New Mueller mystery: Why was no one charged for tampering with Flynn?


Who tried to flip Michael Flynn? A court filing yesterday from Robert Mueller’s special counsel office revealed a heretofore unknown set of contacts between the former national security adviser and “people linked” to the White House and Congress. Flynn himself alerted special counsel investigators to these potential attempts to tamper with him, the filings declare in Flynn’s sentencing recommendation:

Former national security adviser Michael Flynn told investigators that people linked to the Trump administration and Congress reached out to him in an effort to interfere in the Russia probe, according to newly-unredacted court papers filed Thursday.

The court filing from special counsel Robert Mueller is believed to mark the first public acknowledgement that a person connected to Capitol Hill was suspected of engaging in an attempt to impede the investigation into Russian election interference.

“The defendant informed the government of multiple instances, both before and after his guilty plea, where either he or his attorneys received communications from persons connected to the Administration or Congress that could’ve affected both his willingness to cooperate and the completeness of that cooperation,” the court papers say.

Flynn even provided a voicemail recording of one such communication, the court papers say.

Witness tampering is a major felony. Just ask Roger Stone, who faces one such charge in his indictment from Mueller’s office. But that raises a curious question, too. Mueller, like most prosecutors, would normally apply that law with vigor to anyone attempting to undermine an investigation or prosecution, just as Mueller vigorously pursued obstruction of justice charges against Flynn himself and George Papadopoulos. So why didn’t Mueller charge the people who tried to flip Flynn?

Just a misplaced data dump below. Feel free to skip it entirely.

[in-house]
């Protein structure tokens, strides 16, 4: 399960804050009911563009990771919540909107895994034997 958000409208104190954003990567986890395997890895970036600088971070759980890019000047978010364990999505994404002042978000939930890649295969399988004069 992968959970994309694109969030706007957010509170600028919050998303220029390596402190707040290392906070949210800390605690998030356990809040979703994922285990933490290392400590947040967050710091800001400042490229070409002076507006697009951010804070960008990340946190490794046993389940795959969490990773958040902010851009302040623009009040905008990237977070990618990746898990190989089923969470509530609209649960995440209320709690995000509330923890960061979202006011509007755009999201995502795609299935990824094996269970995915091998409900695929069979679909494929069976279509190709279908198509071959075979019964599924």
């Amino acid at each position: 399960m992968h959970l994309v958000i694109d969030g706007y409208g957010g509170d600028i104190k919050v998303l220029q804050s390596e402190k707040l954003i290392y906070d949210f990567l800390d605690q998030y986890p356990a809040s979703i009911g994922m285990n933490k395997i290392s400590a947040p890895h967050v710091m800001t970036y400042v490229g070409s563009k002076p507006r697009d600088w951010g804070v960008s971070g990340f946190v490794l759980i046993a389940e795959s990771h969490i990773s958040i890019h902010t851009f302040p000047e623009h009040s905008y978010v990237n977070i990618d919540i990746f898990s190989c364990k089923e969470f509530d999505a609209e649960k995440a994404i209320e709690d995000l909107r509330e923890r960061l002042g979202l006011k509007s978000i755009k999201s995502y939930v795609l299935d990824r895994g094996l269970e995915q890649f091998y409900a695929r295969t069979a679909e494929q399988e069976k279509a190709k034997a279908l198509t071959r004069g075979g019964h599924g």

One such instance does appear in the Mueller report — the voicemail incident, actually, which was therefore already known. Mueller declined to conclude that it was an obstructive act, likely because it was a communication between attorneys that didn’t involve Donald Trump directly. A lawyer for Trump left the voicemail for one of Flynn’s attorneys expressing Trump’s “warm feelings” but also concern that there might be a “national security issue”:

In late November 2017, Flynn began to cooperate with this Office. On November 22, 2017, Flynn withdrew from a joint defense agreement he had with the President.833 Flynn’s counsel told the President’s personal counsel and counsel for the White House that Flynn could no longer have confidential communications with the White House or the President.834 Later that night, the President’s personal counsel left a voicemail for Flynn’s counsel that said:

I understand your situation, but let me see if I can’t state it in starker terms. . . . [I]t wouldn’t surprise me if you’ve gone on to make a deal with … the government. … [I]f . .. there’s information that implicates the President, then we’ve got a national security issue, . . . so, you know, . . . we need some kind of heads up. Um, just for the sake of protecting all our interests ifwe can …. [R]emember what we’ve always said about the ‘ President and his feelings toward Flynn and, that still remains …. 835